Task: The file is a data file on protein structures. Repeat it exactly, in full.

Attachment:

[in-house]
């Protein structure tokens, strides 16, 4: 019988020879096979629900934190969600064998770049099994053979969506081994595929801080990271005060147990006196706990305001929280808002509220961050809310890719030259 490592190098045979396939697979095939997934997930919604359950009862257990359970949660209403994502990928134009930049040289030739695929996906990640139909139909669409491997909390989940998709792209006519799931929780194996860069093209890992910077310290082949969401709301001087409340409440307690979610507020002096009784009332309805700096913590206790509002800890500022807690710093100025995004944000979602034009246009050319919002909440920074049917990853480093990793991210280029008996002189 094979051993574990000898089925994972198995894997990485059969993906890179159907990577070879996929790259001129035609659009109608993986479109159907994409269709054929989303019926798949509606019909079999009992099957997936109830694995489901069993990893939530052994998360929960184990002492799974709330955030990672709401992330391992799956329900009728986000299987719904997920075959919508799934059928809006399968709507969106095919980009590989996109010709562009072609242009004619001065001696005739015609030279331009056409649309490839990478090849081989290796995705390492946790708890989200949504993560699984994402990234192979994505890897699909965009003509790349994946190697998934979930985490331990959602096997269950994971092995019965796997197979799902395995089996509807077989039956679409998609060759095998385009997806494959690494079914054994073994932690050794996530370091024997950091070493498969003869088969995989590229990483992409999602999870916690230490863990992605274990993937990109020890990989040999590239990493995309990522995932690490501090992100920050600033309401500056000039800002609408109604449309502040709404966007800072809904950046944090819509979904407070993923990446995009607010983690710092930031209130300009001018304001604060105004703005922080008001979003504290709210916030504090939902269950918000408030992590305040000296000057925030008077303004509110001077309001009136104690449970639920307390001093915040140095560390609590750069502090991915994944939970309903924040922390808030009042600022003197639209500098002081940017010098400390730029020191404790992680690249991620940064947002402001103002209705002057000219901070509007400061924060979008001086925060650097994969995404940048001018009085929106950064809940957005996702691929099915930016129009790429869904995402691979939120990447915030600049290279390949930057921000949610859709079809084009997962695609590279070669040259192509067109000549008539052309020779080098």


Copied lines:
[in-house]
């Protein structure tokens, strides 16, 4: 019988020879096979629900934190969600064998770049099994053979969506081994595929801080990271005060147990006196706990305001929280808002509220961050809310890719030259 490592190098045979396939697979095939997934997930919604359950009862257990359970949660209403994502990928134009930049040289030739695929996906990640139909139909669409491997909390989940998709792209006519799931929780194996860069093209890992910077310290082949969401709301001087409340409440307690979610507020002096009784009332309805700096913590206790509002800890500022807690710093100025995004944000979602034009246009050319919002909440920074049917990853480093990793991210280029008996002189 094979051993574990000898089925994972198995894997990485059969993906890179159907990577070879996929790259001129035609659009109608993986479109159907994409269709054929989303019926798949509606019909079999009992099957997936109830694995489901069993990893939530052994998360929960184990002492799974709330955030990672709401992330391992799956329900009728986000299987719904997920075959919508799934059928809006399968709507969106095919980009590989996109010709562009072609242009004619001065001696005739015609030279331009056409649309490839990478090849081989290796995705390492946790708890989200949504993560699984994402990234192979994505890897699909965009003509790349994946190697998934979930985490331990959602096997269950994971092995019965796997197979799902395995089996509807077989039956679409998609060759095998385009997806494959690494079914054994073994932690050794996530370091024997950091070493498969003869088969995989590229990483992409999602999870916690230490863990992605274990993937990109020890990989040999590239990493995309990522995932690490501090992100920050600033309401500056000039800002609408109604449309502040709404966007800072809904950046944090819509979904407070993923990446995009607010983690710092930031209130300009001018304001604060105004703005922080008001979003504290709210916030504090939902269950918000408030992590305040000296000057925030008077303004509110001077309001009136104690449970639920307390001093915040140095560390609590750069502090991915994944939970309903924040922390808030009042600022003197639209500098002081940017010098400390730029020191404790992680690249991620940064947002402001103002209705002057000219901070509007400061924060979008001086925060650097994969995404940048001018009085929106950064809940957005996702691929099915930016129009790429869904995402691979939120990447915030600049290279390949930057921000949610859709079809084009997962695609590279070669040259192509067109000549008539052309020779080098």